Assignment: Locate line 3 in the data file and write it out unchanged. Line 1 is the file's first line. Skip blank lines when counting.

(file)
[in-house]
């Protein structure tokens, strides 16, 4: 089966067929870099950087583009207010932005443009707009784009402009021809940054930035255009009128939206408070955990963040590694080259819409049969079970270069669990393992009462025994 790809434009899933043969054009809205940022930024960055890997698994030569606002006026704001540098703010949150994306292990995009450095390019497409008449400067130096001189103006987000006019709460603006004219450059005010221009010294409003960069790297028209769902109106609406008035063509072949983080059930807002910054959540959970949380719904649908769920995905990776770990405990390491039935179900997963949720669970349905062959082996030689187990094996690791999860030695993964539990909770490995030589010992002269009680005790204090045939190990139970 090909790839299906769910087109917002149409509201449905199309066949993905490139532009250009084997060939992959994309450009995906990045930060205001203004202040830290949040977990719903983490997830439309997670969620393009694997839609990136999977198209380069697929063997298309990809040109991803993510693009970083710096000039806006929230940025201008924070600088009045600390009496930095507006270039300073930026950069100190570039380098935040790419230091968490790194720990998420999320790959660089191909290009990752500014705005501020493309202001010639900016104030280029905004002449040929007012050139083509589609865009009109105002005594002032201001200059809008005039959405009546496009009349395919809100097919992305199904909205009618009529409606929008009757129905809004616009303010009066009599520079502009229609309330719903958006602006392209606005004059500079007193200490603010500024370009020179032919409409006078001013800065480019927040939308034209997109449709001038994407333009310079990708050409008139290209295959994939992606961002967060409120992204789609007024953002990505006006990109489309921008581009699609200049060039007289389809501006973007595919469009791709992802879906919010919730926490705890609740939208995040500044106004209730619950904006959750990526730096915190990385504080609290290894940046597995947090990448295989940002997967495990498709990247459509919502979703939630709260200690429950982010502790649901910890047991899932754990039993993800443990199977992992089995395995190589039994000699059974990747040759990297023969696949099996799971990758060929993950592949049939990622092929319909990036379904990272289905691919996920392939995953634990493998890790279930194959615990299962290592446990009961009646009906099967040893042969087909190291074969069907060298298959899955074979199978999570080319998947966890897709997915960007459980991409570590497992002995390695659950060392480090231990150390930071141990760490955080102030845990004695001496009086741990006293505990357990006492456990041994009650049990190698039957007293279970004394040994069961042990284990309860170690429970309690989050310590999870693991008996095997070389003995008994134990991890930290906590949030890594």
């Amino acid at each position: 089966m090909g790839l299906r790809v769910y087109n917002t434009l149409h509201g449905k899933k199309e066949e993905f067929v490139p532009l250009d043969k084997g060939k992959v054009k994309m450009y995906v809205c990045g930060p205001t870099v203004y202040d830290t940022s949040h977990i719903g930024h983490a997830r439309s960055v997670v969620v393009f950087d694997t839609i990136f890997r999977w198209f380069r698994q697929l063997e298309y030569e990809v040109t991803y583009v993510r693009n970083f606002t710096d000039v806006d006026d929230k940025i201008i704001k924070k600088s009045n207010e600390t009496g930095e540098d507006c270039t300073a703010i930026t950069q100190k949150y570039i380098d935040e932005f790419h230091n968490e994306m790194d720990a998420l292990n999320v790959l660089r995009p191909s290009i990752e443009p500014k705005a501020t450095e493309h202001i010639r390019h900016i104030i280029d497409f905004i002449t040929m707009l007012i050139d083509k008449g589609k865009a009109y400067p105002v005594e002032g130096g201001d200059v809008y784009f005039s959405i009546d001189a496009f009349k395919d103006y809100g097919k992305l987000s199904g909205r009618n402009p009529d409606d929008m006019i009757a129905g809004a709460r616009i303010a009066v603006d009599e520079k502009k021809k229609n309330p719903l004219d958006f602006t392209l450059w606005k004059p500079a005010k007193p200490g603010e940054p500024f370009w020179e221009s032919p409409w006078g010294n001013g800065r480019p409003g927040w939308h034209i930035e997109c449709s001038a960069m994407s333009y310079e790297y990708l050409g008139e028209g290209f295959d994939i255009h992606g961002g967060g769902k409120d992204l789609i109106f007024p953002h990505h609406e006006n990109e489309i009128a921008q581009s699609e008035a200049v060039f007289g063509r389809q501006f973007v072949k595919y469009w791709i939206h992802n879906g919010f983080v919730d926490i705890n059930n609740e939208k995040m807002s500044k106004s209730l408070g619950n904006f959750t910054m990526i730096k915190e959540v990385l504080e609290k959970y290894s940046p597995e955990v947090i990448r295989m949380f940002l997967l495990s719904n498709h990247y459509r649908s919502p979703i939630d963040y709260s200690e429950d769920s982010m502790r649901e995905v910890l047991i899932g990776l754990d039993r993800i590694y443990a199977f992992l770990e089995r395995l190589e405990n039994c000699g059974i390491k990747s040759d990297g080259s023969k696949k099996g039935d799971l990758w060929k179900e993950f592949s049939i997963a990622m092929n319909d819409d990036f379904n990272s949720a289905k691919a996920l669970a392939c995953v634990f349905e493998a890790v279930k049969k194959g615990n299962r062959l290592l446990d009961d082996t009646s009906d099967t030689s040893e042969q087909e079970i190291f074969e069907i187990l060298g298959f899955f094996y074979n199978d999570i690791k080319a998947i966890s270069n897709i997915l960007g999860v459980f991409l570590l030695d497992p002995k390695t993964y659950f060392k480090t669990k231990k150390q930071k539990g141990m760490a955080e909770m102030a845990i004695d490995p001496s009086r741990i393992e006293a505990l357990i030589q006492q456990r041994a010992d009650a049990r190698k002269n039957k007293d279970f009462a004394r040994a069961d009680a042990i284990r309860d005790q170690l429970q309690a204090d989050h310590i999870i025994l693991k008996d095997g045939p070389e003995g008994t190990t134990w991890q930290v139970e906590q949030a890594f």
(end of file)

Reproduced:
């Amino acid at each position: 089966m090909g790839l299906r790809v769910y087109n917002t434009l149409h509201g449905k899933k199309e066949e993905f067929v490139p532009l250009d043969k084997g060939k992959v054009k994309m450009y995906v809205c990045g930060p205001t870099v203004y202040d830290t940022s949040h977990i719903g930024h983490a997830r439309s960055v997670v969620v393009f950087d694997t839609i990136f890997r999977w198209f380069r698994q697929l063997e298309y030569e990809v040109t991803y583009v993510r693009n970083f606002t710096d000039v806006d006026d929230k940025i201008i704001k924070k600088s009045n207010e600390t009496g930095e540098d507006c270039t300073a703010i930026t950069q100190k949150y570039i380098d935040e932005f790419h230091n968490e994306m790194d720990a998420l292990n999320v790959l660089r995009p191909s290009i990752e443009p500014k705005a501020t450095e493309h202001i010639r390019h900016i104030i280029d497409f905004i002449t040929m707009l007012i050139d083509k008449g589609k865009a009109y400067p105002v005594e002032g130096g201001d200059v809008y784009f005039s959405i009546d001189a496009f009349k395919d103006y809100g097919k992305l987000s199904g909205r009618n402009p009529d409606d929008m006019i009757a129905g809004a709460r616009i303010a009066v603006d009599e520079k502009k021809k229609n309330p719903l004219d958006f602006t392209l450059w606005k004059p500079a005010k007193p200490g603010e940054p500024f370009w020179e221009s032919p409409w006078g010294n001013g800065r480019p409003g927040w939308h034209i930035e997109c449709s001038a960069m994407s333009y310079e790297y990708l050409g008139e028209g290209f295959d994939i255009h992606g961002g967060g769902k409120d992204l789609i109106f007024p953002h990505h609406e006006n990109e489309i009128a921008q581009s699609e008035a200049v060039f007289g063509r389809q501006f973007v072949k595919y469009w791709i939206h992802n879906g919010f983080v919730d926490i705890n059930n609740e939208k995040m807002s500044k106004s209730l408070g619950n904006f959750t910054m990526i730096k915190e959540v990385l504080e609290k959970y290894s940046p597995e955990v947090i990448r295989m949380f940002l997967l495990s719904n498709h990247y459509r649908s919502p979703i939630d963040y709260s200690e429950d769920s982010m502790r649901e995905v910890l047991i899932g990776l754990d039993r993800i590694y443990a199977f992992l770990e089995r395995l190589e405990n039994c000699g059974i390491k990747s040759d990297g080259s023969k696949k099996g039935d799971l990758w060929k179900e993950f592949s049939i997963a990622m092929n319909d819409d990036f379904n990272s949720a289905k691919a996920l669970a392939c995953v634990f349905e493998a890790v279930k049969k194959g615990n299962r062959l290592l446990d009961d082996t009646s009906d099967t030689s040893e042969q087909e079970i190291f074969e069907i187990l060298g298959f899955f094996y074979n199978d999570i690791k080319a998947i966890s270069n897709i997915l960007g999860v459980f991409l570590l030695d497992p002995k390695t993964y659950f060392k480090t669990k231990k150390q930071k539990g141990m760490a955080e909770m102030a845990i004695d490995p001496s009086r741990i393992e006293a505990l357990i030589q006492q456990r041994a010992d009650a049990r190698k002269n039957k007293d279970f009462a004394r040994a069961d009680a042990i284990r309860d005790q170690l429970q309690a204090d989050h310590i999870i025994l693991k008996d095997g045939p070389e003995g008994t190990t134990w991890q930290v139970e906590q949030a890594f």